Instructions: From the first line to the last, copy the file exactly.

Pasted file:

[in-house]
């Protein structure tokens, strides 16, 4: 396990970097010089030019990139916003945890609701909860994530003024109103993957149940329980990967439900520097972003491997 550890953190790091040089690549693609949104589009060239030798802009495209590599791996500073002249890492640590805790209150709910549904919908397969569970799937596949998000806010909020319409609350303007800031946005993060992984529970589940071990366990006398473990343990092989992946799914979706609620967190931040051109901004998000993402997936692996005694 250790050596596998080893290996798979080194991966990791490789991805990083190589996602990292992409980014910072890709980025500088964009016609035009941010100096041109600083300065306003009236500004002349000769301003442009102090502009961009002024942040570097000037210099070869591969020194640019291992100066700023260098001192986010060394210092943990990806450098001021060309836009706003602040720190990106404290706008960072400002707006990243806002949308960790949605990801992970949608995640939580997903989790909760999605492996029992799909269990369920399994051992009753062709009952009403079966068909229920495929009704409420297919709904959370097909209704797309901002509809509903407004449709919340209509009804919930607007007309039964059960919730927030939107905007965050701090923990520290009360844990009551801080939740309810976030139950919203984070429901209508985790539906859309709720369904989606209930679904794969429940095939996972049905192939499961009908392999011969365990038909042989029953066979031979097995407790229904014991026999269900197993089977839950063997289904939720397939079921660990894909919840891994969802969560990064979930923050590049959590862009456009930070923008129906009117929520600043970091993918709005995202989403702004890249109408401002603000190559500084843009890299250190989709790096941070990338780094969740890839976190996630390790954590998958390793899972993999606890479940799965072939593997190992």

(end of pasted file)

[in-house]
């Protein structure tokens, strides 16, 4: 396990970097010089030019990139916003945890609701909860994530003024109103993957149940329980990967439900520097972003491997 550890953190790091040089690549693609949104589009060239030798802009495209590599791996500073002249890492640590805790209150709910549904919908397969569970799937596949998000806010909020319409609350303007800031946005993060992984529970589940071990366990006398473990343990092989992946799914979706609620967190931040051109901004998000993402997936692996005694 250790050596596998080893290996798979080194991966990791490789991805990083190589996602990292992409980014910072890709980025500088964009016609035009941010100096041109600083300065306003009236500004002349000769301003442009102090502009961009002024942040570097000037210099070869591969020194640019291992100066700023260098001192986010060394210092943990990806450098001021060309836009706003602040720190990106404290706008960072400002707006990243806002949308960790949605990801992970949608995640939580997903989790909760999605492996029992799909269990369920399994051992009753062709009952009403079966068909229920495929009704409420297919709904959370097909209704797309901002509809509903407004449709919340209509009804919930607007007309039964059960919730927030939107905007965050701090923990520290009360844990009551801080939740309810976030139950919203984070429901209508985790539906859309709720369904989606209930679904794969429940095939996972049905192939499961009908392999011969365990038909042989029953066979031979097995407790229904014991026999269900197993089977839950063997289904939720397939079921660990894909919840891994969802969560990064979930923050590049959590862009456009930070923008129906009117929520600043970091993918709005995202989403702004890249109408401002603000190559500084843009890299250190989709790096941070990338780094969740890839976190996630390790954590998958390793899972993999606890479940799965072939593997190992």